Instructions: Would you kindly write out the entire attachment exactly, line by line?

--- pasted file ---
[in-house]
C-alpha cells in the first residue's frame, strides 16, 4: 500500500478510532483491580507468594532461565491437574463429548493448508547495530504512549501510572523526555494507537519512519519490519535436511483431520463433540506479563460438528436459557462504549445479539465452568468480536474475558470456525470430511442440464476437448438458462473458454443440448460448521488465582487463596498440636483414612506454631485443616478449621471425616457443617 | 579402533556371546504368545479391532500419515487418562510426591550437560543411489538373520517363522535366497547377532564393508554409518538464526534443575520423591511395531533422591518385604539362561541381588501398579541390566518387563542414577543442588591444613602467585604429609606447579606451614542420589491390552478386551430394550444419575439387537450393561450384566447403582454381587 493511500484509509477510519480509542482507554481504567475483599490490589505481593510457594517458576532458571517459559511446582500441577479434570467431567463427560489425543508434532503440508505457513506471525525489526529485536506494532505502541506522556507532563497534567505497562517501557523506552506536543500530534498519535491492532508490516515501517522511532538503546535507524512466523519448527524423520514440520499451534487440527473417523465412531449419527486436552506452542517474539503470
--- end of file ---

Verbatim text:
[in-house]
C-alpha cells in the first residue's frame, strides 16, 4: 500500500478510532483491580507468594532461565491437574463429548493448508547495530504512549501510572523526555494507537519512519519490519535436511483431520463433540506479563460438528436459557462504549445479539465452568468480536474475558470456525470430511442440464476437448438458462473458454443440448460448521488465582487463596498440636483414612506454631485443616478449621471425616457443617 | 579402533556371546504368545479391532500419515487418562510426591550437560543411489538373520517363522535366497547377532564393508554409518538464526534443575520423591511395531533422591518385604539362561541381588501398579541390566518387563542414577543442588591444613602467585604429609606447579606451614542420589491390552478386551430394550444419575439387537450393561450384566447403582454381587 493511500484509509477510519480509542482507554481504567475483599490490589505481593510457594517458576532458571517459559511446582500441577479434570467431567463427560489425543508434532503440508505457513506471525525489526529485536506494532505502541506522556507532563497534567505497562517501557523506552506536543500530534498519535491492532508490516515501517522511532538503546535507524512466523519448527524423520514440520499451534487440527473417523465412531449419527486436552506452542517474539503470